Friday, December 3, 2021
Darpan's 10

DARPAN 10 with Baltej Singh Dhillon

By Petrina D'Souza, 20 May, 2019

    "I am a police officer with 29 years of experience, and my role in One Voice is to advocate for international students who require support and assistance while they are in Canada pursuing their education," says Baltej Singh Dhillon a RCMP Officer and Member of One Voice Canada Society.



    How would you describe your journey with RCMP in short? 

    The journey initially was challenging with the change in uniform, and there was adjustment that was required to the new regulations from those who were not in support of the changes. Over time there has been a general acceptance of the turban and there are many more turban-wearing Sikh officers that serve in the RCMP today. Over all, I have had an incredible career to date and am grateful for the opportunities.

    You are a part of One Voice Canada Society? What is the organization about and why was it founded?

    The Society was founded recently when a few videos on international students went viral. They were breaking bottles and partying in a residential suite. It was disheartening to watch and we felt that these children should be guided, instead of their videos going viral. Also, due to a number of issues being raised by international students who have been and continue to be mistreated and financially and sexually exploited because they don’t have a support system, so that they can [get] access [to help] locally. The Society was founded by Dupinder Kaur Saran, a director at Sikh Seva Foundation in coordination with local Gurdwaras, many other professionals and organizations (including but not limited to WSO, Guru Nanak’s Free Kitchen, Khalsa Aid, SAFA), as well as international students and local student associations. As concerned professionals we are interested in assisting and supporting these students who find themselves alone in Canada and are taken advantage of.

    How will One Voice Canada Society help international students?

    One Voice has already assisted international students by advocating for students who are being mistreated at the workplace, referring students who are experiencing depression due to various reasons and contemplating suicide, supporting students who are unfamiliar with processes in this country when it comes to immigration and colleges, and with other assistance. What is your role in One Voice Canada Society? I am a volunteer with the Society. I am a police officer with 29 years of experience, and my role in One Voice is to advocate for international students who require support and assistance while they are in Canada pursuing their education. With your background in policing, how will you help the international students? Some of the issues that we are dealing with include sexual exploitation, employment exploitation and residential exploitation of international students. My experience in law enforcement allows me to provide advice on these cases and support students that are facing these challenges.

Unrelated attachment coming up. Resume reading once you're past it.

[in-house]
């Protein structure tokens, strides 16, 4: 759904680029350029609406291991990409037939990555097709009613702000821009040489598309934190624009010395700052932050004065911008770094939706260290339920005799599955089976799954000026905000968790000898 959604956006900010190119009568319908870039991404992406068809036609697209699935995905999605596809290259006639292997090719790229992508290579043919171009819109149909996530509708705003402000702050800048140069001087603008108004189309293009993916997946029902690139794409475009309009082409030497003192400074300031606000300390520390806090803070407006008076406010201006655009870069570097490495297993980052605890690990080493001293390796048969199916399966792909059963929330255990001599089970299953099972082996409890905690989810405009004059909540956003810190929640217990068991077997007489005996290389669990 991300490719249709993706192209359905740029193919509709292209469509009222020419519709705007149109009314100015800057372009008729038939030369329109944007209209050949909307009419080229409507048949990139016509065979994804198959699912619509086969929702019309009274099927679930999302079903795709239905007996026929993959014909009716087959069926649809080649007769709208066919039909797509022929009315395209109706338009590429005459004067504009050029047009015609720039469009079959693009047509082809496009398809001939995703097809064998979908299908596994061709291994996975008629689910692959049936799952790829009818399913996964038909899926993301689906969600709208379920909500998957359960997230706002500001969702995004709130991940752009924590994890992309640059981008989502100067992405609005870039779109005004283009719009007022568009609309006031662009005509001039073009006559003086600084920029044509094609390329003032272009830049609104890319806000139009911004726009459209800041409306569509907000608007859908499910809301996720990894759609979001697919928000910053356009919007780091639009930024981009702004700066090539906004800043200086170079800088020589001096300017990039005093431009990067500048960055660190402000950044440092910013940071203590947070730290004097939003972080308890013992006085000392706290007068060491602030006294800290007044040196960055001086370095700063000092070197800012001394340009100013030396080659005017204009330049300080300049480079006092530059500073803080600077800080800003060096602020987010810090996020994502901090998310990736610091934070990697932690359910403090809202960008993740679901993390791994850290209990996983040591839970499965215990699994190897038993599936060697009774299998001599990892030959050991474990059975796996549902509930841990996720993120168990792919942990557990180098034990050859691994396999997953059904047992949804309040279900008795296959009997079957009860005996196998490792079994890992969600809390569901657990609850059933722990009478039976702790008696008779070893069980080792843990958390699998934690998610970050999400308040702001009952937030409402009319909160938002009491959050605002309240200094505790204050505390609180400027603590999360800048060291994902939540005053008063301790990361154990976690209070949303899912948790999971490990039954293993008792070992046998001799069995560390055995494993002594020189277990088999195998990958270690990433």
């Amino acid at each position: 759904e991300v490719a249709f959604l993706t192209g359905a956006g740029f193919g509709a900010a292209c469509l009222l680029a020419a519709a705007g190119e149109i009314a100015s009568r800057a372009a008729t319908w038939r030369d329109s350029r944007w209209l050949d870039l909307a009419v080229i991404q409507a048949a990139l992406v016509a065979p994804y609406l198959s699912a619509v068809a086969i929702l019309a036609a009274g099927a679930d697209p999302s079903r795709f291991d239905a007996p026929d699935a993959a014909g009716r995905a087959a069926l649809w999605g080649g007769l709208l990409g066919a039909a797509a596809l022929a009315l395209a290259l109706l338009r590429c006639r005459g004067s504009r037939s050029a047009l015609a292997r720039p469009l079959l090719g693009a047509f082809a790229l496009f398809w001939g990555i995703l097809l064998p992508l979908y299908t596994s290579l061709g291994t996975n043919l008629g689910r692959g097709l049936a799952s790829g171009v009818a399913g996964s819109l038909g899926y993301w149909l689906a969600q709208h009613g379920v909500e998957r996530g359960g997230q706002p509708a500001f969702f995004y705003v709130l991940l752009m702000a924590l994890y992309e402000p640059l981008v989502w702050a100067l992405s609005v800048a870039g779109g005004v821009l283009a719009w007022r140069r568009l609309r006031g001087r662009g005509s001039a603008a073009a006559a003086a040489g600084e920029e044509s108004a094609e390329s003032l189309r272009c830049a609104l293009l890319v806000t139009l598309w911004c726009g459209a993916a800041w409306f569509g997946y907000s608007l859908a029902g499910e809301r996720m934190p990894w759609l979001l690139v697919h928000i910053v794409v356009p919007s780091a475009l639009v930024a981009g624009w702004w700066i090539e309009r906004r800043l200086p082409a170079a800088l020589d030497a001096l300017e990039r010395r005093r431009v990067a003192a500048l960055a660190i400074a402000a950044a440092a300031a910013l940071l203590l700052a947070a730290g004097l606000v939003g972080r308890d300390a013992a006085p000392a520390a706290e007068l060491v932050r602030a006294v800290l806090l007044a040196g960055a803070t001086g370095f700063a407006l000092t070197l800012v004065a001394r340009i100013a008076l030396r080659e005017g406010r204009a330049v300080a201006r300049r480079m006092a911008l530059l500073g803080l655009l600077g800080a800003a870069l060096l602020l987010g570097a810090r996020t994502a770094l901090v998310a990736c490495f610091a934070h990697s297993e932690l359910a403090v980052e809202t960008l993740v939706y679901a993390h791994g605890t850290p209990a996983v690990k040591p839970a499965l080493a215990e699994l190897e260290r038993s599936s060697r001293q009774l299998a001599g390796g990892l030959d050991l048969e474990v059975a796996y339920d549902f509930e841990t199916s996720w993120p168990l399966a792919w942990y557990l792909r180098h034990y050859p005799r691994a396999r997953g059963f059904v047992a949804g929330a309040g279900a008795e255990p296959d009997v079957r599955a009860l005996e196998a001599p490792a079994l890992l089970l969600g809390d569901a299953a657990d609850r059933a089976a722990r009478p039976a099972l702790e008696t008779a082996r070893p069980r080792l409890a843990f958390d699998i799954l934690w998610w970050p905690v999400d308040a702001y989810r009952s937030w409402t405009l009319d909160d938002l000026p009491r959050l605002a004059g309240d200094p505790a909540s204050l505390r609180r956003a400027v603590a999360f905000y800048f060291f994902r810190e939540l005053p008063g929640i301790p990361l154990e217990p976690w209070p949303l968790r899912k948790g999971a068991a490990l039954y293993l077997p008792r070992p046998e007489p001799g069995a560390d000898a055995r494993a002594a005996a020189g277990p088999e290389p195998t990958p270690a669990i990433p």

What are the common challenges international students face in Canada?

    Largely, students are being exploited and being taken advantage of in residency cases and as employees. They are also finding themselves not prepared for the education system here and are stuggling, or misled in immigration concerns, which then leads to stress and depression.

    How has the Society helped the international students so far?

    We have advocated for a student whose salary was being withheld without cause and has been paid by a local company in Surrey after One Voice intervened. We are also supporting students that are feeling overwhelmed by the education demands being placed on them and students that are being extorted for sexual favours in lieu of rent by local landlords.

    Do you think education and standard of living in Canada is expensive or manageable as an international student?

    In the short time that I have been with the society and the few cases that I have come across, financial adequacy is an issue and does lead to students becoming vulnerable to exploitation. We will track our cases which will allow us to speak more confidently on the issues in the future.

    You fought for the right to practice your faith while serving Canada. How would you encourage the young generation/Indian students to take pride in their culture and faith?

    A strong identity and commitment to one’s faith is helpful in maintaining a strong sense of purpose and not be drawn into activities and habits that can distract from the objective of securing an education and in turn a promising career.

    What is your advice to those who wish to follow your path?

    Know yourself, know your history, find strong mentors, establish a principled life and commit to being your very best self every day.

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